Enhancing Feedback on Professionalism and Communication Skills in Anesthesia Residency Programs

John D. Mitchell, Cindy Ku, Carol Ann B. Diachun, Amy Dilorenzo, Daniel E. Lee, Suzanne Karan, Vanessa Wong, Randall M. Schell, Marek Brzezinski, Stephanie B. Jones

Research output: Contribution to journalArticlepeer-review

17 Scopus citations

Abstract

BACKGROUND: Despite its importance, training faculty to provide feedback to residents remains challenging. We hypothesized that, overall, at 4 institutions, a faculty development program on providing feedback on professionalism and communication skills would lead to (1) an improvement in the quantity, quality, and utility of feedback and (2) an increase in feedback containing negative/constructive feedback and pertaining to professionalism/communication. As secondary analyses, we explored these outcomes at the individual institutions. METHODS: In this prospective cohort study (October 2013 to July 2014), we implemented a video-based educational program on feedback at 4 institutions. Feedback records from 3 months before to 3 months after the intervention were rated for quality (0-5), utility (0-5), and whether they had negative/constructive feedback and/or were related to professionalism/communication. Feedback records during the preintervention, intervention, and postintervention periods were compared using the Kruskal-Wallis and χ 2 tests. Data are reported as median (interquartile range) or proportion/percentage. RESULTS: A total of 1926 feedback records were rated. The institutions overall did not have a significant difference in feedback quantity (preintervention: 855/3046 [28.1%]; postintervention: 896/3327 [26.9%]; odds ratio: 1.06; 95% confidence interval, 0.95-1.18; P =.31), feedback quality (preintervention: 2 [1-4]; intervention: 2 [1-4]; postintervention: 2 [1-4]; P =.90), feedback utility (preintervention: 1 [1-3]; intervention: 2 [1-3]; postintervention: 1 [1-2]; P =.61), or percentage of feedback records containing negative/constructive feedback (preintervention: 27%; intervention: 32%; postintervention: 25%; P =.12) or related to professionalism/communication (preintervention: 23%; intervention: 33%; postintervention: 24%; P =.03). Institution 1 had a significant difference in feedback quality (preintervention: 2 [1-3]; intervention: 3 [2-4]; postintervention: 3 [2-4]; P =.001) and utility (preintervention: 1 [1-3]; intervention: 2 [1-3]; postintervention: 2 [1-4]; P =.008). Institution 3 had a significant difference in the percentage of feedback records containing negative/constructive feedback (preintervention: 16%; intervention: 28%; postintervention: 17%; P =.02). Institution 2 had a significant difference in the percentage of feedback records related to professionalism/communication (preintervention: 26%; intervention: 57%; postintervention: 31%; P <.001). CONCLUSIONS: We detected no overall changes but did detect different changes at each institution despite the identical intervention. The intervention may be more effective with new faculty and/or smaller discussion sessions. Future steps include refining the rating system, exploring ways to sustain changes, and investigating other factors contributing to feedback quality and utility.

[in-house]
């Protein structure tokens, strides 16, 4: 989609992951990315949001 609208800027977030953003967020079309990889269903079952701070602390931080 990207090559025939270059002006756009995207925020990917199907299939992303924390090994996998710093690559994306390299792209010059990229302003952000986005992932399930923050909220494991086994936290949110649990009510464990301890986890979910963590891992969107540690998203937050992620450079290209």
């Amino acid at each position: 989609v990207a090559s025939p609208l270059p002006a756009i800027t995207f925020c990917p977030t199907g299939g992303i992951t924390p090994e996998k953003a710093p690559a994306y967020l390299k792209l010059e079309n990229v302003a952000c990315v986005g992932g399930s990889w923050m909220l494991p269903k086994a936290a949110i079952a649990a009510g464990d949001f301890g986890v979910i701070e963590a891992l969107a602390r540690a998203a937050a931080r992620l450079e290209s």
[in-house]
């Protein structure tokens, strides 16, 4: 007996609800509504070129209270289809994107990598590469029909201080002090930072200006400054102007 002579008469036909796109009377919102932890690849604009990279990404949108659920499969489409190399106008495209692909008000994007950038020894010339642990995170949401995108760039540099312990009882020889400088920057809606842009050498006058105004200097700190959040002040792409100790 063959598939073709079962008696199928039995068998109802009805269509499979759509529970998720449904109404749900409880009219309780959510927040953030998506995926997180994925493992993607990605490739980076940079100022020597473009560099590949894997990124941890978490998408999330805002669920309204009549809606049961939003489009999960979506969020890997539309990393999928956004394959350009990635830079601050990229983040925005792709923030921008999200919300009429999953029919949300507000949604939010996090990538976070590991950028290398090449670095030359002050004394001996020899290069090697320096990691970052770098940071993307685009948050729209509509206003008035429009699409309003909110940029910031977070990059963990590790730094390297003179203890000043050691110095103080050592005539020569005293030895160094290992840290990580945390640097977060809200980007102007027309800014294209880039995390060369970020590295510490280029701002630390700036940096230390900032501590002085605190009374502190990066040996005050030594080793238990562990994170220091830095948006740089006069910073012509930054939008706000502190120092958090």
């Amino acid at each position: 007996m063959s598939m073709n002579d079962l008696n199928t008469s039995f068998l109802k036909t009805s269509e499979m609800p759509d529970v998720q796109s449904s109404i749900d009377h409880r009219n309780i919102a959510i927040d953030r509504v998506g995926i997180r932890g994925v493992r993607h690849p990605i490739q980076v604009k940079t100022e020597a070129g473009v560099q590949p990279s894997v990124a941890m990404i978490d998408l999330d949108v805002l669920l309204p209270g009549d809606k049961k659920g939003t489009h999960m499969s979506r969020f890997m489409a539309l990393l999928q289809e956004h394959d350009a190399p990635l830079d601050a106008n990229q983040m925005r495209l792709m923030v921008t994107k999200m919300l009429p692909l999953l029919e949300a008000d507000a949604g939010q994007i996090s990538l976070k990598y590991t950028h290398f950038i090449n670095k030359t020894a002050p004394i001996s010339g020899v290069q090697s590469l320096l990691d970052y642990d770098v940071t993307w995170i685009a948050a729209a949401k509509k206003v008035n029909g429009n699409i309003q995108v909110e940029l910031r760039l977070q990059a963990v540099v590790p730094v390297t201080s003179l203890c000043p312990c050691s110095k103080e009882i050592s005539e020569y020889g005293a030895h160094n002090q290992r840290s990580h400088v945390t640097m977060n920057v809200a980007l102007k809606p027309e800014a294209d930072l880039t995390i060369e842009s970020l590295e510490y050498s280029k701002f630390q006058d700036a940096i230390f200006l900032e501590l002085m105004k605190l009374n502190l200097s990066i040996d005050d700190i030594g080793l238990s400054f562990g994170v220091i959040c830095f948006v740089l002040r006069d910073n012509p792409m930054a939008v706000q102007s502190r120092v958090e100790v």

Original languageEnglish
Pages (from-to)620-631
Number of pages12
JournalAnesthesia and Analgesia
Volume125
Issue number2
DOIs
StatePublished - Aug 1 2017

Bibliographical note

Publisher Copyright:
© Copyright 2017 International Anesthesia Research Society.

ASJC Scopus subject areas

  • Anesthesiology and Pain Medicine

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